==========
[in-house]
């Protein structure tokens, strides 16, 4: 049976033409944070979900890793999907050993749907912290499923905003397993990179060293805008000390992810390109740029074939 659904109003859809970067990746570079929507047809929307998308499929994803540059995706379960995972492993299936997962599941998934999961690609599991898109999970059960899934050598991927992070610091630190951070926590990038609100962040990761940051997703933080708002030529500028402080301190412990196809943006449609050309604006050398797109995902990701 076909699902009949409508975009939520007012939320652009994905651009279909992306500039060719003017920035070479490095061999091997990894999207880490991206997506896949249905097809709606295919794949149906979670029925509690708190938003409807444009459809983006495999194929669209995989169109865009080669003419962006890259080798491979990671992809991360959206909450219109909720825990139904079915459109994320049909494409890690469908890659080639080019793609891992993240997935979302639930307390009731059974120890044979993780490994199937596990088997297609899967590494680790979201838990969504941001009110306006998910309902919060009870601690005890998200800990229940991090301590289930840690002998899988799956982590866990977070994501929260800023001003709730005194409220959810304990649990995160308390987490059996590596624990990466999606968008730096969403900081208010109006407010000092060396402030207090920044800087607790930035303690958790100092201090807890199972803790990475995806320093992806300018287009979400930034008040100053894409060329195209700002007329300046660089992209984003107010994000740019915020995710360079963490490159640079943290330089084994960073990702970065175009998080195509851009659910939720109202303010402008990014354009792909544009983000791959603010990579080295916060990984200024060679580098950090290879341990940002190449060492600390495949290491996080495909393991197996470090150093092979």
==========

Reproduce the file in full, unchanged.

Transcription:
[in-house]
């Protein structure tokens, strides 16, 4: 049976033409944070979900890793999907050993749907912290499923905003397993990179060293805008000390992810390109740029074939 659904109003859809970067990746570079929507047809929307998308499929994803540059995706379960995972492993299936997962599941998934999961690609599991898109999970059960899934050598991927992070610091630190951070926590990038609100962040990761940051997703933080708002030529500028402080301190412990196809943006449609050309604006050398797109995902990701 076909699902009949409508975009939520007012939320652009994905651009279909992306500039060719003017920035070479490095061999091997990894999207880490991206997506896949249905097809709606295919794949149906979670029925509690708190938003409807444009459809983006495999194929669209995989169109865009080669003419962006890259080798491979990671992809991360959206909450219109909720825990139904079915459109994320049909494409890690469908890659080639080019793609891992993240997935979302639930307390009731059974120890044979993780490994199937596990088997297609899967590494680790979201838990969504941001009110306006998910309902919060009870601690005890998200800990229940991090301590289930840690002998899988799956982590866990977070994501929260800023001003709730005194409220959810304990649990995160308390987490059996590596624990990466999606968008730096969403900081208010109006407010000092060396402030207090920044800087607790930035303690958790100092201090807890199972803790990475995806320093992806300018287009979400930034008040100053894409060329195209700002007329300046660089992209984003107010994000740019915020995710360079963490490159640079943290330089084994960073990702970065175009998080195509851009659910939720109202303010402008990014354009792909544009983000791959603010990579080295916060990984200024060679580098950090290879341990940002190449060492600390495949290491996080495909393991197996470090150093092979």